• Great, this software ! it offers us a substantial gain of time. So it is no longer necessary to operate its retrograde memory. Afterwards, we find however analogies with the upper part of this work (after having listened the tonic version of "gothic voice"); thank you all for this wonderful "moment of grace".

  • It's "Fist on dame" tenor known from Bern 471 (421); a French source. -- image comparing the two.  The identification was made by my EMMSAP database.  I put the fragment in the database over a year ago and my collaborators have just started getting the French secular music encoded, so when I ran the most recent update it just popped out. 

  • I would have thought the regularity of note shapes recommends an experienced scribe. The ductus insofar as it concerns semibreves and minims reminds me very much of that in the rotulus now in Paris, BNF, Collection de Picardie, 67, which isn't as early as some have proposed. One other thing: the scribe is using the very broad-nibbed quill suitable for writing music or a very large gothic script - not your run of the mill quill but a specialised/professional tool to my understanding. It is not simply doodling with the workaday narrow quill.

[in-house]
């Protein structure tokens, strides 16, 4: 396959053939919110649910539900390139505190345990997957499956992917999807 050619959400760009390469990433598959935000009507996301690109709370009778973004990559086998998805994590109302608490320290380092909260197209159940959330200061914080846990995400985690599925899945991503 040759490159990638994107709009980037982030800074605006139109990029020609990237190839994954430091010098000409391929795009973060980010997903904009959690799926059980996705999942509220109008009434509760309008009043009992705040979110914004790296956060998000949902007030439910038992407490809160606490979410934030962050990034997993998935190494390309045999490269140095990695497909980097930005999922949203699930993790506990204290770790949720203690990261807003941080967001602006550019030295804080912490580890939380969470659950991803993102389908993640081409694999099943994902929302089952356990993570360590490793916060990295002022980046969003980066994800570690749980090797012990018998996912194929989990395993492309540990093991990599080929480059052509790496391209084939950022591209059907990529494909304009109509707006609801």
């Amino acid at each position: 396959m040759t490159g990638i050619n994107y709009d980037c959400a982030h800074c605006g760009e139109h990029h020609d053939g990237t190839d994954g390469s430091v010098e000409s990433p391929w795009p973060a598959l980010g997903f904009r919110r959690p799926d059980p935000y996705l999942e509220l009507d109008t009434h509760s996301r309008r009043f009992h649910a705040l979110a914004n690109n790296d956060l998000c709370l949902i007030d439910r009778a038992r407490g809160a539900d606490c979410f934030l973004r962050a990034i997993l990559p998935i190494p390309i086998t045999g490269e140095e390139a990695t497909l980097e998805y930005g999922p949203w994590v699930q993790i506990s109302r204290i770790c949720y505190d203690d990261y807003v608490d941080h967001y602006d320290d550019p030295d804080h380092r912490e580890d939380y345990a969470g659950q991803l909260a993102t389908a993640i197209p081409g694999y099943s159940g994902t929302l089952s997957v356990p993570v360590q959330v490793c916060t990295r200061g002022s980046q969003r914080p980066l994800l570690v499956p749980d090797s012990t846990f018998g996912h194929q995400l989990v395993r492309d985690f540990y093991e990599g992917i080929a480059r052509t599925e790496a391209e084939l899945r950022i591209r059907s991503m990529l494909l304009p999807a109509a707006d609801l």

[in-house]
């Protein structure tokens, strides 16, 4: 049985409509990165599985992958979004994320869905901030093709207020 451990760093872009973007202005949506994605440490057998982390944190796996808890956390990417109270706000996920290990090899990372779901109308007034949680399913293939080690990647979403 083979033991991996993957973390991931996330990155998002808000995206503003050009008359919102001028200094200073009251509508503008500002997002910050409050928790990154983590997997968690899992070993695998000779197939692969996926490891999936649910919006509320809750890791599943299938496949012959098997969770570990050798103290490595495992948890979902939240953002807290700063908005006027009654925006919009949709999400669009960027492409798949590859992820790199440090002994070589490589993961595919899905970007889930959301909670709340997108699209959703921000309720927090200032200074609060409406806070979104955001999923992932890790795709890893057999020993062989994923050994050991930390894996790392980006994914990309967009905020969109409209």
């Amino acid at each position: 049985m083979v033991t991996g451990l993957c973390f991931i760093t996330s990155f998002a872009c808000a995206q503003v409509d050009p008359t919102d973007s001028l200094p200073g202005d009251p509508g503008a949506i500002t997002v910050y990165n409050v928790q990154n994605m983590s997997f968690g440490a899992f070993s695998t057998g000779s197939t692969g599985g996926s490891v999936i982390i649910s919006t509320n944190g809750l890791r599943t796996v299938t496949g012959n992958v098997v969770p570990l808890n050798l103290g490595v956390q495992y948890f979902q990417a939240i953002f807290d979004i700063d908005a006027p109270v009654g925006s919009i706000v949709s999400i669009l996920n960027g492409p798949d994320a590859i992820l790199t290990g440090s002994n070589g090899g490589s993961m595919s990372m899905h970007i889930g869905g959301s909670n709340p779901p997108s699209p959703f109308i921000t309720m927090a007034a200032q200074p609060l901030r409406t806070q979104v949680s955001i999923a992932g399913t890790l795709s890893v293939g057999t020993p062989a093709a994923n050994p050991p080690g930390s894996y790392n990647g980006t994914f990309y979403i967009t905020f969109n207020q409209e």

• Hi Elizabeth and Jason, my search through my nascent database found no matches or close matches for the part on a staff.  But I still haven't encoded PMFC5, so I'll check that by hand now.

    If that's an F clef, it's rather low for an added Ct, but possible.  I agree that it's mid-14th c. or later.  I don't think it's an experienced music scribe -- the minim/sb heads look too even, and the oblique ligatures don't have a graceful curve.  

  • I suspect Myke is already onto it - else he ought be.

  • I'd probably go for latter half of 14thC and an experienced scribe. The very long ligature above (not on staves) has so much symmetry that it looks like some kind of doodle, so it might be that the more realistic stuff below is also fictional. But if it is a real voice part, I don't think we could rule out that it might be a contratenor rather than a tenor, given the leaps and the rhythmic interest. As it could be a sketch for an entirely new contratenor, without knowing the piece it goes with it'll be even harder to identify. Should perhaps get Myke Cuthbert on the case with it.

  • Even a mid-fourteen century hand or later, don't you think, Anne? Looks like an experienced scribe, although the 2nd 2-note semibreve ligature is a little suspect. It could be as late as the mid 15th century, although less likely.

  • Very cute drawing! It must be later than the beginning of the fourteenth century, right? With those minims and minim rests? Looks like major prolation.

  • Génial!

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